The agency downgraded Telkom's long-term rating from BBB to BBB- on Tuesday, citing its current business problems and poor profitability.
"We think the continued decline in fixed lines and losses in mobile will result in further profit erosion for South African telecommunications provider Telkom," the agency said.
Last month, Telkom chief executive Nombulelo Moholi resigned from the fixed-line giant. Her resignation was accompanied by that of board director Neo Phakama Dongwana. Board chairperson Lazarus Zim announced his retirement from the board in September.
Opposition parties called for Telkom to be privatised after the exodus. The government is the JSE-listed company's largest shareholder, with a 39.8% stake. The Public Investment Corporation has a 10.9% stake.
"The downgrade reflects our expectations of Telkom's gradual and sustained weakening of operating performance. We believe that the likely steady revenue growth from its fixed-broadband and mobile services are unlikely to offset, over the next two years, the sharp downward trend in its core fixed-line voice revenues."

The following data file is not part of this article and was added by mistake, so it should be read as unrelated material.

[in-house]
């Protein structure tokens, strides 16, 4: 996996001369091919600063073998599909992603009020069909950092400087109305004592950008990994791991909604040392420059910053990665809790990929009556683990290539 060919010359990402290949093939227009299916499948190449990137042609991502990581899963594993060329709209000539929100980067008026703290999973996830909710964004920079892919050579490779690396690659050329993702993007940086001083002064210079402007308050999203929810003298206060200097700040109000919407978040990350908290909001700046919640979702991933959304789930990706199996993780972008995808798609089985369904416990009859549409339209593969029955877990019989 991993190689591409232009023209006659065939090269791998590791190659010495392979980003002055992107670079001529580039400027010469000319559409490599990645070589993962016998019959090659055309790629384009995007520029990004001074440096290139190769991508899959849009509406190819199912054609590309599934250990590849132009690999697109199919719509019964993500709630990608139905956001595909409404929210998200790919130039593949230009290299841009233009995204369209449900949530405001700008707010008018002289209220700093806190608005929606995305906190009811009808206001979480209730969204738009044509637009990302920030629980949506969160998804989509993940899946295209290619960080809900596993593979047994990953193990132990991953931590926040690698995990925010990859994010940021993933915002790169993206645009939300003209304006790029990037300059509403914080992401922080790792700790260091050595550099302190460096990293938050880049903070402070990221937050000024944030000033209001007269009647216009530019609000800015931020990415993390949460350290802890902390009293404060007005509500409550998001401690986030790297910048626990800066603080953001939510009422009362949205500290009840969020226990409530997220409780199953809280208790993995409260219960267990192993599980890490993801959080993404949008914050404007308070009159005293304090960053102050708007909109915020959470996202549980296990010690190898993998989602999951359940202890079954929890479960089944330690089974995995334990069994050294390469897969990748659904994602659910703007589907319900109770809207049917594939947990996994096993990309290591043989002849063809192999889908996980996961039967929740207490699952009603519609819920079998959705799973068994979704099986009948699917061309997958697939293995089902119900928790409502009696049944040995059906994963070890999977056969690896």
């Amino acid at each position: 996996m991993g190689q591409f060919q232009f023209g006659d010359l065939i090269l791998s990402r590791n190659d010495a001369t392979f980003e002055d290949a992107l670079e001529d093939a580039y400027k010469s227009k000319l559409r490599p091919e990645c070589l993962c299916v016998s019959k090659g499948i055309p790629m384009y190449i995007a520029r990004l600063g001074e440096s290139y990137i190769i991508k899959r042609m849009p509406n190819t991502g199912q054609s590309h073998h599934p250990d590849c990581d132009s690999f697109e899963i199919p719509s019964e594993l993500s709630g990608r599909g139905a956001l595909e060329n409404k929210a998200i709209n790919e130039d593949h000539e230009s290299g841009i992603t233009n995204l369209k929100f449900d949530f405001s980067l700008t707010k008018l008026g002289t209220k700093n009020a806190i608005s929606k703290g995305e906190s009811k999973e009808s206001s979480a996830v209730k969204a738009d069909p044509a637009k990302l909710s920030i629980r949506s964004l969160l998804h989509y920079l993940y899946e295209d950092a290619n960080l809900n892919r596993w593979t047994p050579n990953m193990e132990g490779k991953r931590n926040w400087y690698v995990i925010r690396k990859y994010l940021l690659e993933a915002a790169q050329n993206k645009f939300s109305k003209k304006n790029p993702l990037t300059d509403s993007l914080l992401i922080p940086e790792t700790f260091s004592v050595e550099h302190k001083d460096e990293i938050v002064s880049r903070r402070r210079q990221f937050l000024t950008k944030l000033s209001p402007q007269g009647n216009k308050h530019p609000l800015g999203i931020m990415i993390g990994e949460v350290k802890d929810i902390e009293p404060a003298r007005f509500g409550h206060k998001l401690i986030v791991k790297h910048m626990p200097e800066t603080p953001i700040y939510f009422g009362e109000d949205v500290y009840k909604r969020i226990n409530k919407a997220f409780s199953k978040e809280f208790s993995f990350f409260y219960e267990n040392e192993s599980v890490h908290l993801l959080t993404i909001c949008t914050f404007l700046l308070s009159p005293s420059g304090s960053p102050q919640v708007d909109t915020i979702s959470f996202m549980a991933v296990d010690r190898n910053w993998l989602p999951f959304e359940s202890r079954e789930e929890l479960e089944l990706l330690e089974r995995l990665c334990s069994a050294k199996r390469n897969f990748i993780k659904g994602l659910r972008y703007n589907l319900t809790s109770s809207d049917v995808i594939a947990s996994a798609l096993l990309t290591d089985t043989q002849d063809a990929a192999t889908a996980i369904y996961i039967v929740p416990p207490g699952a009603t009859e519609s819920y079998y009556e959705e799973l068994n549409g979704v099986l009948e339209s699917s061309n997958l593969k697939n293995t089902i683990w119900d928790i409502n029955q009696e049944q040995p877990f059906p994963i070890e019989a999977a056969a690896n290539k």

The agency's view was based on the ongoing fixed-to-mobile substitution trend and rising pricing pressures from mounting competition, as well as a likely reduction in leased line revenues.
Standard & Poor's said the downward trend in Telkom's profitability in fixed-line voice traffic and its high fixed-cost base and operating losses for mobile operations would likely affect profitability over the next two years.
"This, combined with a projected surge in capital expenditures, could result in sustained, very weak, free cash flow generation."
It expected a low to mid single-digit decline in sales from Telkom's core fixed-line business.
"Nevertheless, we expect the group to preserve robust credit measures …" the agency said.
Telkom could receive further lower ratings in the event of a more significant weakening in the company's business risk profile. – Sapa